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Market Orientation, Innovativeness, and Performance of Food Companies


  • Johnson, Aaron J.
  • Dibrell, Charles Clay
  • Hansen, Eric


Food processors have seen escalating levels of competition over the past three decades. An underlying objective of this research is to gain a greater understanding of how food companies thrive in the face of this increased competition. This study incorporates market orientation theory (competitor orientation, customer orientation, and interfunctional coordination) and firm innovativeness to explain differences in firm financial performance. A national survey of food processors was conducted and structural equation modeling was used to test the hypotheses. The results show that the more successful firms are more internally focused (interfunctional coordination and innovativeness) than externally focused (competitor and customer orientation).

Suggested Citation

  • Johnson, Aaron J. & Dibrell, Charles Clay & Hansen, Eric, 2009. "Market Orientation, Innovativeness, and Performance of Food Companies," Journal of Agribusiness, Agricultural Economics Association of Georgia, vol. 27.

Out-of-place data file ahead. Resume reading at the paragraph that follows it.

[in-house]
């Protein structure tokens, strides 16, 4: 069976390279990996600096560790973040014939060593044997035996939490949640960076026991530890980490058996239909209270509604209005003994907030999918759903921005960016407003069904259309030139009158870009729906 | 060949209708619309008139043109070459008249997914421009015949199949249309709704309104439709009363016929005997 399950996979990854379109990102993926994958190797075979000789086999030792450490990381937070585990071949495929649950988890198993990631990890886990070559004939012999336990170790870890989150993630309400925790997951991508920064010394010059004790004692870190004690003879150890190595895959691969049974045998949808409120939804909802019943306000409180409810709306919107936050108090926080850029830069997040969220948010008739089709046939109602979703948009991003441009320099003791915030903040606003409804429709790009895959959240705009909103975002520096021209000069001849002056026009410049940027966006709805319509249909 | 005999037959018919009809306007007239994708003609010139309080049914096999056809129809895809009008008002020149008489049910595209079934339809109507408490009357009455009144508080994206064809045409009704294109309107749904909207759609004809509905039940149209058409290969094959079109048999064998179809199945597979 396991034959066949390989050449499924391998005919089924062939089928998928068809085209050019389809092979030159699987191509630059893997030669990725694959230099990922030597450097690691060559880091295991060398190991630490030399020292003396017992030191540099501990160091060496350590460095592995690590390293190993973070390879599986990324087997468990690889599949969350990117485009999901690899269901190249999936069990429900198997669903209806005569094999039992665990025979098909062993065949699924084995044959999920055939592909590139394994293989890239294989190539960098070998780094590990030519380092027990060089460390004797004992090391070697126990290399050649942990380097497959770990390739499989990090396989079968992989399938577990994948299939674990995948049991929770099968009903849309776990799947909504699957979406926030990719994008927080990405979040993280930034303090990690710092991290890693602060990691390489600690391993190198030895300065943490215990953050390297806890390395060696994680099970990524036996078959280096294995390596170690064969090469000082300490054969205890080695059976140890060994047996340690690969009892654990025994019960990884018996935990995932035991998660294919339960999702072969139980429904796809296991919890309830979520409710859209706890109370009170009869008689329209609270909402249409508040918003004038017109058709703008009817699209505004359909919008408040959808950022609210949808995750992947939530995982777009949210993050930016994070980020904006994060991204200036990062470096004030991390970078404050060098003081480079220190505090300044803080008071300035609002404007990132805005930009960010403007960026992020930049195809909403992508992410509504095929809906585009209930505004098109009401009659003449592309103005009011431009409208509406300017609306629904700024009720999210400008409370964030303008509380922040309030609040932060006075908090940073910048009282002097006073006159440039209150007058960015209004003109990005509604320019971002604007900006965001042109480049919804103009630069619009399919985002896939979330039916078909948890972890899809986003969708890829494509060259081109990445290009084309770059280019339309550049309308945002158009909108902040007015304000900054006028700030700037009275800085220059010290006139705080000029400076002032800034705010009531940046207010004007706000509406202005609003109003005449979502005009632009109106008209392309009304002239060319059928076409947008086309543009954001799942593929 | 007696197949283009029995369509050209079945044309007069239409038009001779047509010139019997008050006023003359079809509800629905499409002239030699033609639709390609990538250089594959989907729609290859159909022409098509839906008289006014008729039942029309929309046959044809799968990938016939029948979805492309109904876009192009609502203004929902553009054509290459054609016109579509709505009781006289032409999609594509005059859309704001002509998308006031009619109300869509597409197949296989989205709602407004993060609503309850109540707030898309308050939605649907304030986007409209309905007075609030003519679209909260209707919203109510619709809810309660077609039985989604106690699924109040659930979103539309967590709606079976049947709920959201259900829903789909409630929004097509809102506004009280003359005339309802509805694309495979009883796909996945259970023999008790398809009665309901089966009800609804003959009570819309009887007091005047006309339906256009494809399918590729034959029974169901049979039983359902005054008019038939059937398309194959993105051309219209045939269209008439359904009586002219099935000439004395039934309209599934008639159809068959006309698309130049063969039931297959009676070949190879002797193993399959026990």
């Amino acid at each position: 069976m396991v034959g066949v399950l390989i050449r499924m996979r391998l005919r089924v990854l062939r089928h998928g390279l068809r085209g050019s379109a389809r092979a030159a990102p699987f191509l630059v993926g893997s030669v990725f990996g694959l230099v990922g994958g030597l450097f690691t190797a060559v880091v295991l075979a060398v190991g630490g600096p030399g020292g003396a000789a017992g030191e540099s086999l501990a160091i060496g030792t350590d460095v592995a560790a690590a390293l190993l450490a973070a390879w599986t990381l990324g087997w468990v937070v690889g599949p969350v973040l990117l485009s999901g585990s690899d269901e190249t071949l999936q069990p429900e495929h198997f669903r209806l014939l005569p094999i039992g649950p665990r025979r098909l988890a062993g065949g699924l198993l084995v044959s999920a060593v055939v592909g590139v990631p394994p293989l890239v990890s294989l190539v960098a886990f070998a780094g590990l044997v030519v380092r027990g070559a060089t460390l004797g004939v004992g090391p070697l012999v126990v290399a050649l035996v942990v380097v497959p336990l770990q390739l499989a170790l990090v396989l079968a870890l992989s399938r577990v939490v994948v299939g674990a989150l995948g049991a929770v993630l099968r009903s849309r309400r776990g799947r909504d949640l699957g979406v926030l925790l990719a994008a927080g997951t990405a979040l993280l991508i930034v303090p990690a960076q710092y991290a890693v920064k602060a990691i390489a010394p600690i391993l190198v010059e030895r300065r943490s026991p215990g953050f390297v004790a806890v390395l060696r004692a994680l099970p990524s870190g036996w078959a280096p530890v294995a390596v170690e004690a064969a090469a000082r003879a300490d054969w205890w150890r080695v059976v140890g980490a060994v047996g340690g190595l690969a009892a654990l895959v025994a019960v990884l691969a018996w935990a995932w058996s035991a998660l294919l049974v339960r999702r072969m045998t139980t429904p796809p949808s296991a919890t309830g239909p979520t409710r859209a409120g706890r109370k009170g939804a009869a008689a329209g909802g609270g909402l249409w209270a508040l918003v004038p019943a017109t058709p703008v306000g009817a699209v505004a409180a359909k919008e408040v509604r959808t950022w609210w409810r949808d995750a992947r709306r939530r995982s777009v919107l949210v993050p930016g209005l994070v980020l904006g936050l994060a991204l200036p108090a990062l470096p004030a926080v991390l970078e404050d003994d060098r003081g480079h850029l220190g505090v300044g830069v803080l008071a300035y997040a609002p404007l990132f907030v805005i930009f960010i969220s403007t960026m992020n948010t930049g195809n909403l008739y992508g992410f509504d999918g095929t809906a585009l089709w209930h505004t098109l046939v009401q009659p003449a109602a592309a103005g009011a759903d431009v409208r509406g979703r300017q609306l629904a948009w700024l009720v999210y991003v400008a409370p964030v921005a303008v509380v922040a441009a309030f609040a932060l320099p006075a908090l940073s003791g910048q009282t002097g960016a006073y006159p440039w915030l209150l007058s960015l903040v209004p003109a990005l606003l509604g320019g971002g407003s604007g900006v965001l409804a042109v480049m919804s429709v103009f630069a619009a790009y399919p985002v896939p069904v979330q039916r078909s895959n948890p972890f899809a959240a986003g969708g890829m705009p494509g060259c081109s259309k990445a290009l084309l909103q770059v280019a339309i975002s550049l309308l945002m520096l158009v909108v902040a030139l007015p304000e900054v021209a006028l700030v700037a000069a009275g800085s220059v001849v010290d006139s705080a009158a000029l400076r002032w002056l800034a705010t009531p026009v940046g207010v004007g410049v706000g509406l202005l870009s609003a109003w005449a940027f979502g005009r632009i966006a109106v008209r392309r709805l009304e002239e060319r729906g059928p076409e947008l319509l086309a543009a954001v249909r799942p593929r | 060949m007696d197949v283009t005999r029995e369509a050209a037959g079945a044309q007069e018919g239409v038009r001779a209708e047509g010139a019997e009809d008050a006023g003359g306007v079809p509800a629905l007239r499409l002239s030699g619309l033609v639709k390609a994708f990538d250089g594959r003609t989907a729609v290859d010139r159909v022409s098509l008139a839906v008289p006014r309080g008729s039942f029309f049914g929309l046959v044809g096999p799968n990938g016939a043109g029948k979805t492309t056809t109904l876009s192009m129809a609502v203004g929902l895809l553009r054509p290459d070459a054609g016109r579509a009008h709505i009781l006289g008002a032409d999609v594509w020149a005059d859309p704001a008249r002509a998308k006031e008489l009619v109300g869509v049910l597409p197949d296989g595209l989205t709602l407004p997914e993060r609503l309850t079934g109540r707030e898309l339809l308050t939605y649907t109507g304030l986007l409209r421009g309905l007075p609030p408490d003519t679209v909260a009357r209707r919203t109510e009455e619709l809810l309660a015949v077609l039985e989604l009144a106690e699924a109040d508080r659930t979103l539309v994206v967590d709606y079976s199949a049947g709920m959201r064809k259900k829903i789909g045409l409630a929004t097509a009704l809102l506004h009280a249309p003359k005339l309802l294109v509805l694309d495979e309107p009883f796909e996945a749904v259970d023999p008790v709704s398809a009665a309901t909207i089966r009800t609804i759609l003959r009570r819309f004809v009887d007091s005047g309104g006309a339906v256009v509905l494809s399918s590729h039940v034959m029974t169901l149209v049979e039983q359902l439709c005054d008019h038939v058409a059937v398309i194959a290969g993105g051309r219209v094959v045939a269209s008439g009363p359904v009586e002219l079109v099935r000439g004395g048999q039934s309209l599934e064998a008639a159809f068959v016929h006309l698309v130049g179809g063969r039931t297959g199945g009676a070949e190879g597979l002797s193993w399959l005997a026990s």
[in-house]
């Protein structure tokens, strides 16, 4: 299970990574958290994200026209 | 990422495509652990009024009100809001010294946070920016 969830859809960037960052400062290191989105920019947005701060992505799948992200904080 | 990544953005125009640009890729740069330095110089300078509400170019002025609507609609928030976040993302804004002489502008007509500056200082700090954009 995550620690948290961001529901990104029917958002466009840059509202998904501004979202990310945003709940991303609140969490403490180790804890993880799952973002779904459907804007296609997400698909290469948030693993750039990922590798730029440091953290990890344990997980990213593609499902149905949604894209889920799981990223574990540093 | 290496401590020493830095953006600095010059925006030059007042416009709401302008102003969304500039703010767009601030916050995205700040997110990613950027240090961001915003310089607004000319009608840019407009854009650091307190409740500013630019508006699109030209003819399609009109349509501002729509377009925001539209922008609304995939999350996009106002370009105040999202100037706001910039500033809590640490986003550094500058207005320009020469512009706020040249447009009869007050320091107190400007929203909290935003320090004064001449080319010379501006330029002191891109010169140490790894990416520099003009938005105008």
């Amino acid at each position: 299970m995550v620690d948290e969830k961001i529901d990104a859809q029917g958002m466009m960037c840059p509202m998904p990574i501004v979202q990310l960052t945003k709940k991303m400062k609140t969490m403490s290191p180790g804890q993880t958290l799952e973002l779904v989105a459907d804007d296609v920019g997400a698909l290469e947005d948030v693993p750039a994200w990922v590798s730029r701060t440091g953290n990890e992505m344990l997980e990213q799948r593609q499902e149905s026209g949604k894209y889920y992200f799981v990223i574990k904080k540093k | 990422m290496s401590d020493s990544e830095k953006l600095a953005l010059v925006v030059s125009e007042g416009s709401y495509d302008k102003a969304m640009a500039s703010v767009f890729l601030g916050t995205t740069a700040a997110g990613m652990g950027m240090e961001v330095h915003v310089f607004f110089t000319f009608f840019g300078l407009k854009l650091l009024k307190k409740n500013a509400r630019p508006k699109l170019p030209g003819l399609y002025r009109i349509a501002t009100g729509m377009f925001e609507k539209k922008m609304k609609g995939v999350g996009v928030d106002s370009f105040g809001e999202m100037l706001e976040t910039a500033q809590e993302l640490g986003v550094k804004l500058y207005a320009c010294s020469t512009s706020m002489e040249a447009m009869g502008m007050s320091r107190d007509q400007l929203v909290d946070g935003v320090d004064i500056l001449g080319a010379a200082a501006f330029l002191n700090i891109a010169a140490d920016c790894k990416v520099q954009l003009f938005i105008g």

• Handle: RePEc:ags:jloagb:90659

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    References listed on IDEAS

    1. Erna van Duren & David Sparling & Calum Turvey & Linda Lake, 2003. "An assessment of the strategies and strengths of medium-sized food processors," Agribusiness, John Wiley & Sons, Ltd., vol. 19(1), pages 115-132.
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    Cited by:

    1. Eric T. Micheels & Hamish R. Gow, 2015. "The Effect of Market Orientation on Learning, Innovativeness, and Performance in Primary Agriculture," Canadian Journal of Agricultural Economics/Revue canadienne d'agroeconomie, Canadian Agricultural Economics Society/Societe canadienne d'agroeconomie, vol. 63(2), pages 209-233, June.


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